Consequently, we arrive at a general principle: the pace of development grows as the forms of organisation of matter move from the lower to the higher. It follows that the pace of development of this or that material organisation in general, and of social forms of life in particular, indicates how far they have gone towards perfection. This law expresses the contradictoriness of the general direction of development: progress is related to regress, irreversibility to circular movement, discontinuity to continuity, negation to succession, return to the old in a new form bearing only a formal resemblance to one of the previous stages, cycle and spiral.
Thus progress takes place not along a straight line of ascent. It puts out side branches, and certain elements of the whole even take a reverse course. The progressive line of development, being realisation of one of many possibilities, at the same time sets a limit on motion in other directions. Every progress is in a sense restriction; it reinforces one-way development and excludes the possibility of development in other directions.
The methodological and practical significance of this principle is important for an understanding of the general tendency of development and the connection between past and present that takes shape in the course of it. If the new arises out of the old and absorbs everything positive therein, it means that in both science and practice we must give due credit to the achievements of the past and critically accept its most valuable results.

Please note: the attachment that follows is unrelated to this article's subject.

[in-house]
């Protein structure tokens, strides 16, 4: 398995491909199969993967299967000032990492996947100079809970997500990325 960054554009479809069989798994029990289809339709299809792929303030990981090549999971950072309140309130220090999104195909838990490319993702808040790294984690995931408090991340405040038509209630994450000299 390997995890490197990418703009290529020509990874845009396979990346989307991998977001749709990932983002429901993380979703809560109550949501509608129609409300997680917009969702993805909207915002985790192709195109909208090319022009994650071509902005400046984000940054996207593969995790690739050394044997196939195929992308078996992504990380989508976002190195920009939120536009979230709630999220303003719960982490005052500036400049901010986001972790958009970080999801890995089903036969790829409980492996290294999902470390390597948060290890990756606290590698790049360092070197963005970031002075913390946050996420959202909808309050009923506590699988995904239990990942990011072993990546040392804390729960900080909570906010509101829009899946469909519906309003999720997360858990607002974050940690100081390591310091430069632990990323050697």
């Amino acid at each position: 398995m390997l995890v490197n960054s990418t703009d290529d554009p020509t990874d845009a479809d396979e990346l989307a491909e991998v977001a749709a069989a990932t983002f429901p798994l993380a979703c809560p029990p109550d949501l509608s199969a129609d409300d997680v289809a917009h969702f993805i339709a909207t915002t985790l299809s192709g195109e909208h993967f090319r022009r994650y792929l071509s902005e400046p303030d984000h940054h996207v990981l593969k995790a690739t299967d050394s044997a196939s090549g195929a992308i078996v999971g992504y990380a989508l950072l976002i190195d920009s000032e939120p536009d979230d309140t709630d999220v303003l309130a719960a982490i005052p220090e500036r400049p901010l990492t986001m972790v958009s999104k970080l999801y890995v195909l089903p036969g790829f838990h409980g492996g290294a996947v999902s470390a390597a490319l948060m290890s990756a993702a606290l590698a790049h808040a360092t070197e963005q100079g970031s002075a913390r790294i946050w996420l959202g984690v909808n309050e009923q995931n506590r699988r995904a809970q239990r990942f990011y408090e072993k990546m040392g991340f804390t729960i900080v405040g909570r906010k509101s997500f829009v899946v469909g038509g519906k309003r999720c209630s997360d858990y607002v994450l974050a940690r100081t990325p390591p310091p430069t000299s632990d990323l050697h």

Negation is a method of reasonable critical assimilation, based on the principle: "My successors must go ahead of me, contradict me, even destroy my work while at the same time continuing it. Only from such destructive work can progress be created."
This principle helps us to understand where development is going, what it consigns to oblivion, and what will grow and develop. The new is irresistible. In the long run, despite certain retreats, zigzags, turns, it overcomes the obsolete. In practical activity, therefore, one should always orient oneself on the new. One must listen attentively to the voice of life, notice and support fresh beginnings, even if they have not yet taken root, for it is to them that the future belongs. This is one of the important conditions for wise policy-making in everything.
In the present age the direction of the development of society is the centre of acute ideological struggle. During the period of ascendant development of capitalism many bourgeois philosophers supported the ideas of social progress. However, as antagonistic contradictions intensify, notes of pessimism and lack of faith in the future have become increasingly audible. Every advance made by humanity is presented as a further step along the road to destruction. But the history of the development of nature and humanity proves that progressive development is an immutable law of life.
F. Engels, "Retrograde Signs of the Time" in: K. Marx, F. Engels, Collected Works, Vol. 2, Progress Publishers, Moscow, 1976, p. 48.
V. Michurin, Works, Vol. 4, Moscow, 1948, p. 402 (in Russian).